Capitol Honey Bee Project Update

In spring of 2016, two honey bee hives were installed on the grounds of the Governor’s mansion in Olympia. Both hives began collecting pollen and nectar from local blossoms, carrying it back to their new “homes.” As the Olympia Beekeepers Association project team continued to check on their progress, one of the hives demonstrated signs of a problem with its queen.

For a honey bee colony to thrive, the queen must lay at least 1,000 eggs per day during the spring and summer months. The queen was not producing enough eggs and hive failure was inevitable without intervention.

New queen

Introducing a new queen to a bee colony can be tricky. The existing bees are used to their original queen’s pheromone, or signature scent. If the existing bees do not accept the new queen, she will be killed and the colony will collapse. Despite using techniques to ensure the new queen’s success, it took multiple trials to get the failing hive back on track.

Both hives continued to bring in nectar and create honey throughout the summer months, the bees’ winter survival food. The team was hopeful that the bees had built up their population enough to make it through the winter. Both colonies had also been treated for varroa mites - an external parasite that attacks honey bees. Monitoring for the hives showed the treatment had been successful.

Monitoring and results

In late December, an opportunity to peek into the hives to observe activity level and food supply presented itself. In the mansion hives, plenty of honey was observed but sadly, no sign of bee life.  

Beekeepers monitor hives to troubleshoot and intervene when conditions require assistance to ensure the bees’ survival. These hives were carefully monitored and supported since their installation. A single cause of failure could not be identified.

The cause was likely a combination of factors, such as: difficulty finding suitable plants for foraging (particularly when conditions get hot and dry and food sources are limited); pesticide or herbicide exposure or nectar, pollen or water that had been contaminated with pesticides; or some other unknown factor.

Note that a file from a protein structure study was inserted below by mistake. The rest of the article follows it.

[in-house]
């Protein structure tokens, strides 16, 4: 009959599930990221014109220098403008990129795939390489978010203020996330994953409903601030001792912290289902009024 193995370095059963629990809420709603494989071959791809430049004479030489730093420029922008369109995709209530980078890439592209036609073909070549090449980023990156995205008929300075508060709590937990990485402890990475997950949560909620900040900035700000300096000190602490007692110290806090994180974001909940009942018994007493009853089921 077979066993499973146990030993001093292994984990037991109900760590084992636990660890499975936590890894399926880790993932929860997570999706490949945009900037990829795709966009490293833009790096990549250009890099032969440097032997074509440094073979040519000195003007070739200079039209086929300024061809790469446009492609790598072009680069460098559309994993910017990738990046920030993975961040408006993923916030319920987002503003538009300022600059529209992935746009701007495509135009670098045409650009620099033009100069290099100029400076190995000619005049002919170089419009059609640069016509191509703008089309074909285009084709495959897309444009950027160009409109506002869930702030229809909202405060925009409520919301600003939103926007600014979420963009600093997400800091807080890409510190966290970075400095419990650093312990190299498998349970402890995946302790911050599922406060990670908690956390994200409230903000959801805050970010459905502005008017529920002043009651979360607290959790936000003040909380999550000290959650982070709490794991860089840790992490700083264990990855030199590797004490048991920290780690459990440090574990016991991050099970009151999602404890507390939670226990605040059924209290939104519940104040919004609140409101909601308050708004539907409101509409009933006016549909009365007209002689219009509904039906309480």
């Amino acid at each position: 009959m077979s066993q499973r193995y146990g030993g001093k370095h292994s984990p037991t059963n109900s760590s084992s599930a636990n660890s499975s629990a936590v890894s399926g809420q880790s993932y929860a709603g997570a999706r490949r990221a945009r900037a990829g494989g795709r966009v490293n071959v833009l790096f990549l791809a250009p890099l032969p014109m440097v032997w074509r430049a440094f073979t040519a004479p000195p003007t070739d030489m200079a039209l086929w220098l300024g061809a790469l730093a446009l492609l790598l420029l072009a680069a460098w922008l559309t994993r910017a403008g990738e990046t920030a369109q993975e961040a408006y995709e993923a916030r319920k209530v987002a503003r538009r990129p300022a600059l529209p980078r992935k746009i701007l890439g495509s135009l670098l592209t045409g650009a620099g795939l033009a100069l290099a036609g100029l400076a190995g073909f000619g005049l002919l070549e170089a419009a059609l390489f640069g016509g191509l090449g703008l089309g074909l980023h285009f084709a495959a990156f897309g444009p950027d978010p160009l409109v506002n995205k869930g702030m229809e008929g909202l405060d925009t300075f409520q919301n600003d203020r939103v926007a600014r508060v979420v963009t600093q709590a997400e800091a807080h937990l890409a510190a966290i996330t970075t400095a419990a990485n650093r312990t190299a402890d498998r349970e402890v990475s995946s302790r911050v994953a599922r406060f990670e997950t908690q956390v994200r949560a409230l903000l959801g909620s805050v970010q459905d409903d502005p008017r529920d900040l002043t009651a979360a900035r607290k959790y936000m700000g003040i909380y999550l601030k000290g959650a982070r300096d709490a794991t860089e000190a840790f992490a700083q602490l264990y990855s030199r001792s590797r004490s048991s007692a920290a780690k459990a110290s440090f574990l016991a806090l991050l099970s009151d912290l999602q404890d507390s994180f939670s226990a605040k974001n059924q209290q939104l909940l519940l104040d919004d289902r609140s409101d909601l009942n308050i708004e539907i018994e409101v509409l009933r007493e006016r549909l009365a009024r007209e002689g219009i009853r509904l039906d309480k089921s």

Hive survival trends

Many other beekeepers are observing similar fates to their hives. While the colony loss numbers for 2016-17 are still forthcoming, beekeepers across the United States lost 44 percent of their colonies in 2015-16. The Olympia Beekeepers Association losses were at 48 percent in the same time frame.

Honey bee colony loss is no longer just a beekeeper’s problem. Washington State has a vibrant and vital agricultural economy. Honey bee and pollinator losses, should they continue at these high levels, will have an impact on our agricultural economy. This impact could potentially affect the cost and variety of food that is produced.

What’s next

Two new honey bee colonies were installed at the Governor’s Mansion on April 21. Working in collaboration with the Governor and Mrs. Inslee and the Department of Enterprise Services, the Olympia Beekeepers Association will monitor the hives throughout the coming months. The public is encouraged to support a healthy environment to help the bees thrive.

Honey bees are interested in pollen and nectar, and not people. You are not likely to get stung by a honey bee unless you step on it, threaten its home or swat at it. Honey bees forage for their food as they look for flowers and weeds (like dandelion and clover) within a four-mile radius from their hive location.

What you can do

People who live on or manage property near the Capitol Campus can avoid spraying nearby plants with pesticide or herbicide. Doing so can be problematic because one honey bee can sip the nectar of a hundred flowers on a single foraging trip, carrying a toxic load back to its hive. Considering there are tens of thousands of bees in each hive, this can produce both long and short-term toxicity and destroy the entire colony. Pesticide exposure can also kill bees outright.

You can choose to be bee-friendly by planting things like various herbs and flowers, growing fruit trees and berries, letting the dandelions and clover grow in your lawn, naturalizing with native plants, and replacing noxious weeds with plants suitable for bees. Their survival in the long-term is a problem we all need to have a hand in turning around.

Randy Oliver – Northwest District Beekeepers Association

The Northwest District Beekeepers Association is proud to announce that Randy Oliver of scientificbeekeeping.com will be speaking in Everett, WA on Saturday September 9th 2017. Randy is a commercial beekeeper in California, a careful researcher, and the author of a monthly column in American Bee Journal.  It has been a long standing goal of NWDBA to bring Randy Oliver here for a speaking engagement and to make it available to as many beekeepers as possible. Doors will open at 12:30 PM and the talk will run from 1-5 PM, with a couple of intermissions.  We have a limit of 300 seats and anticipate selling out, so please buy your tickets early.

The topics to be covered will be "Reading the combs to understand colony conditions over the season" and also Randy's recent research on varroa mite management including the most current information on his experiments using oxalic acid applied dissolved in glycerin.  Definitely bring your note pads and an extra pen in case you run out of ink!

Location: Everett PUD Auditorium, 2320 California St, Everett, WA 98201

Date and Time: Sept 9th, 2017.  Doors open at 12:30PM and the talk runs from 1PM - 5PM

Price: $25 (tickets are available through www.brownpapertickets.com by searching for Randy Oliver)

Tickets for Non NWDBA members go on sale April 15th